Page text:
The last time Marquette student media was not the highest priority for me, I was 18 years old and working in ice cream.
And I was terrible at it. I was so nervous out of the fear of failing to do right by the customer that I was a spaz of an employee. My hands shook as I scooped chocolate chips to place on the ice cream, making them fall everywhere. I stuttered and routinely undercharged customers out of fear of overcharging them because I couldn’t total things up on the cash register fast enough. Every day I worked at Cold Stone Creamery was a perpetual five-hour panic attack, and I was a mess. To everyone who had a thin milkshake or a sad-looking sundae in the summer of 2011, I apologize.
Those feelings did not change by the time I became executive director of the Marquette Wire, but my ability to deal with them did. I deal with anxiety. I did in 2011. I still do now, and that’s OK.
It was OK my freshman year, just starting out in student media, when I threw up on two separate occasions from overwhelming panic attacks. It was OK at the start of this year when I labored through student media orientation week, struggling to figure how to make the first full year of the Marquette Wire work, and be the first person in my position to make it work.
I didn’t always know it was OK, but it is. And since I know now that I’m nowhere close to alone, everyone struggling with their nerves should know it is OK, too.
According to a 2006 American College Health Association Survey, a whopping 75 percent of all individuals with an anxiety disorder will experience symptoms before age 22, increasing the likelihood it will start in college. Another 45 percent of female students and 36 percent of male students reported feeling so depressed it was difficult to function. And a 2011 survey by the National Alliance on Mental Illness found that 62 percent of students with a mental health problem who withdrew from college did so for that reason.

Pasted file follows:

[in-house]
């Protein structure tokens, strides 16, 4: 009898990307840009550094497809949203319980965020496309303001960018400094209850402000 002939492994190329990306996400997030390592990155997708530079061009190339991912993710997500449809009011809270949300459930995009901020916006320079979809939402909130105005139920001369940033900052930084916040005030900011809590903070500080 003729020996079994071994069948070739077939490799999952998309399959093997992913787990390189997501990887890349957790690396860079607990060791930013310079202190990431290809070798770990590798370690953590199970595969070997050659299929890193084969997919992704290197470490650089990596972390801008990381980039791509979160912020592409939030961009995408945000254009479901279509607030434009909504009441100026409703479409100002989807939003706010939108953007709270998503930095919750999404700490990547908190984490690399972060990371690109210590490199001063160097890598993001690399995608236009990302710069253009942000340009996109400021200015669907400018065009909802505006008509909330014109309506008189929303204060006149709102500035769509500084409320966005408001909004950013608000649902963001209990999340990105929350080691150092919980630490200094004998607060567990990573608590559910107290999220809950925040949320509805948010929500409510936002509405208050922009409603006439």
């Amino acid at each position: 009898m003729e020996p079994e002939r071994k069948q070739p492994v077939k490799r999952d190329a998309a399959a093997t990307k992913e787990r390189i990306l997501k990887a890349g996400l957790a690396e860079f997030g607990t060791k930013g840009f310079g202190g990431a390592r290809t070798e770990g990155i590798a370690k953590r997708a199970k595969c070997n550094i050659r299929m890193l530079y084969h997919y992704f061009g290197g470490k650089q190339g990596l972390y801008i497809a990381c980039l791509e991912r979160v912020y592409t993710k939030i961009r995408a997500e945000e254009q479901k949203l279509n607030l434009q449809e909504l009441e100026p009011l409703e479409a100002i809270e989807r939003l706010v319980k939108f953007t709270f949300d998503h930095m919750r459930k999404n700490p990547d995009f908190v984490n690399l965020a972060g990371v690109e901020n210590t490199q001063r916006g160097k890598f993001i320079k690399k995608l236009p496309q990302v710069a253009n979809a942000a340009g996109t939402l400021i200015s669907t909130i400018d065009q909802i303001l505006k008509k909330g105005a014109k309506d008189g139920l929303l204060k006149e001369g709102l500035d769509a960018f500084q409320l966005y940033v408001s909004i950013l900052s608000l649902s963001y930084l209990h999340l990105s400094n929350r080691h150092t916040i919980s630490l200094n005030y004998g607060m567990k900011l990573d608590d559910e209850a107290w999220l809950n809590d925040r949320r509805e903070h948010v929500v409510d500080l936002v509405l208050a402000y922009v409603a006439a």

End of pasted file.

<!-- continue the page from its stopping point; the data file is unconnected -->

To Marquette’s credit, the university does a lot to address mental illness. The counseling center is a great, comforting resource that any student in need should give a chance. Marquette’s attention to Mental Health Awareness Week is to be commended fully, and shows students that stigmas surrounding mental health can easily be forgotten.
But there also, I think, needs to be a point where you figure some of it out yourself. I use my left-brain – the analytical side – as a journalist, but the right brain – the creative side – is just as important. I started doing stand-up comedy when I was 19 against all my anxiety-induced impulses, started Marquette Wire’s satire blog, the Turnip, when I was 20, and fake presidential write-in candidate Pete Green after that. I’ve been booked for paid comedy gigs, and can say that’s where I’m most comfortable. And everyone needs a place like that, to knowingly be most comfortable.
Not every student is going to beat their anxiety by becoming a comedian, but the point is there is a way, and college is a perfect time to find it and realize everything is OK. Even now, it’s frequently a struggle to calm down, and I look back at college and know how anxiety caused some turbulence and made a lot of things harder. But, as I write my last words in the Marquette Tribune after four long years of doing so, I know it’s OK. It’s more than OK.
And I think I may celebrate finishing my time here with a big bowl of ice cream. If I spill the chocolate chips, that’s OK, too.